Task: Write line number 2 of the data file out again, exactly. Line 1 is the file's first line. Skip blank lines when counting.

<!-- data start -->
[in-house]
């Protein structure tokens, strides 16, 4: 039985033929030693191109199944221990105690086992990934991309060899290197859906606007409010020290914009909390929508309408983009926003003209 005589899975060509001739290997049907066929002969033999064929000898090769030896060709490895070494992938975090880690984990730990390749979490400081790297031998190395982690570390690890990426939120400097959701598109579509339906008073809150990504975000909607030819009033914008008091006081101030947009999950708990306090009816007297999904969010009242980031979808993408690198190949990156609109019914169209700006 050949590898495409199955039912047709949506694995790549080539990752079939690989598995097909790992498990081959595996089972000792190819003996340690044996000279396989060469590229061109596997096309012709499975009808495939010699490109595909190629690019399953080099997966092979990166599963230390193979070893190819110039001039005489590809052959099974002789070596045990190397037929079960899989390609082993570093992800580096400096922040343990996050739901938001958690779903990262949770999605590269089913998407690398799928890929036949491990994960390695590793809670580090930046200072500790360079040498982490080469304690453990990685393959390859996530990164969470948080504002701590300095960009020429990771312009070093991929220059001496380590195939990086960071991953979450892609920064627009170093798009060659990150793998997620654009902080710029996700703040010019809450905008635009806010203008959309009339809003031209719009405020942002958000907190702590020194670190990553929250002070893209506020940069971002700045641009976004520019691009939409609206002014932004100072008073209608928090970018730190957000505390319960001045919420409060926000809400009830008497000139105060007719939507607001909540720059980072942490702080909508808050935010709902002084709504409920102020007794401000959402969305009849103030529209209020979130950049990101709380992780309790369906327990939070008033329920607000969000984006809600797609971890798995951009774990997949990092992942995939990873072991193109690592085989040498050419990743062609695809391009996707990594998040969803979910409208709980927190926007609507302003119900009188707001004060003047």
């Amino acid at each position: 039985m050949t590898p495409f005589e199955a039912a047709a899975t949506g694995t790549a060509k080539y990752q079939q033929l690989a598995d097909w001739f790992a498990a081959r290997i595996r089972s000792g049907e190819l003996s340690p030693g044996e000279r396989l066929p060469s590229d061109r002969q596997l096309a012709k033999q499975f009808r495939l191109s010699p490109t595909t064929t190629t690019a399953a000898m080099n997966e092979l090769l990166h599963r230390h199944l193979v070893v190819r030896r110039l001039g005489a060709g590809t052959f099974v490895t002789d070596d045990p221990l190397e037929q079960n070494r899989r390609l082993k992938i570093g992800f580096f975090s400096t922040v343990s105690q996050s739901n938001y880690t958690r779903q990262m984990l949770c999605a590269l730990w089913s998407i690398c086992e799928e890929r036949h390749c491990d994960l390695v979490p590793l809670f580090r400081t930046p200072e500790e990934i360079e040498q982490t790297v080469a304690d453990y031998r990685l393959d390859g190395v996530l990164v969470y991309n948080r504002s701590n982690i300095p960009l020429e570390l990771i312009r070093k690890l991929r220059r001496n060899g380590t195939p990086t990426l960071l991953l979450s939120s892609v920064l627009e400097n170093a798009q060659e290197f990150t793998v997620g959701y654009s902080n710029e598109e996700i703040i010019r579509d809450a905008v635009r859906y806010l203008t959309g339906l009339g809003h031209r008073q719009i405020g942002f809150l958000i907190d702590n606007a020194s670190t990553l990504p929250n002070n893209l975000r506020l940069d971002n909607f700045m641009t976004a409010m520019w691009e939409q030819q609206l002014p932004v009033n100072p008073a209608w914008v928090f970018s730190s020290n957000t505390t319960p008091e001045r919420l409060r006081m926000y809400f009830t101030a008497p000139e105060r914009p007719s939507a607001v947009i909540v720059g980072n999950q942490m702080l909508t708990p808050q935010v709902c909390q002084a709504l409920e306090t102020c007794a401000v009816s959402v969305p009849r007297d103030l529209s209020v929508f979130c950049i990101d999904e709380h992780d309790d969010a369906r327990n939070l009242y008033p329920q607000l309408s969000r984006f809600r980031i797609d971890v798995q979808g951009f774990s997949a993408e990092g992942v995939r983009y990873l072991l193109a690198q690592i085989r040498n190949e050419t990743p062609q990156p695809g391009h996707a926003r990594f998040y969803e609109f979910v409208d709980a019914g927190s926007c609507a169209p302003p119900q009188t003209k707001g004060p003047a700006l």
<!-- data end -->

């Protein structure tokens, strides 16, 4: 039985033929030693191109199944221990105690086992990934991309060899290197859906606007409010020290914009909390929508309408983009926003003209 005589899975060509001739290997049907066929002969033999064929000898090769030896060709490895070494992938975090880690984990730990390749979490400081790297031998190395982690570390690890990426939120400097959701598109579509339906008073809150990504975000909607030819009033914008008091006081101030947009999950708990306090009816007297999904969010009242980031979808993408690198190949990156609109019914169209700006 050949590898495409199955039912047709949506694995790549080539990752079939690989598995097909790992498990081959595996089972000792190819003996340690044996000279396989060469590229061109596997096309012709499975009808495939010699490109595909190629690019399953080099997966092979990166599963230390193979070893190819110039001039005489590809052959099974002789070596045990190397037929079960899989390609082993570093992800580096400096922040343990996050739901938001958690779903990262949770999605590269089913998407690398799928890929036949491990994960390695590793809670580090930046200072500790360079040498982490080469304690453990990685393959390859996530990164969470948080504002701590300095960009020429990771312009070093991929220059001496380590195939990086960071991953979450892609920064627009170093798009060659990150793998997620654009902080710029996700703040010019809450905008635009806010203008959309009339809003031209719009405020942002958000907190702590020194670190990553929250002070893209506020940069971002700045641009976004520019691009939409609206002014932004100072008073209608928090970018730190957000505390319960001045919420409060926000809400009830008497000139105060007719939507607001909540720059980072942490702080909508808050935010709902002084709504409920102020007794401000959402969305009849103030529209209020979130950049990101709380992780309790369906327990939070008033329920607000969000984006809600797609971890798995951009774990997949990092992942995939990873072991193109690592085989040498050419990743062609695809391009996707990594998040969803979910409208709980927190926007609507302003119900009188707001004060003047």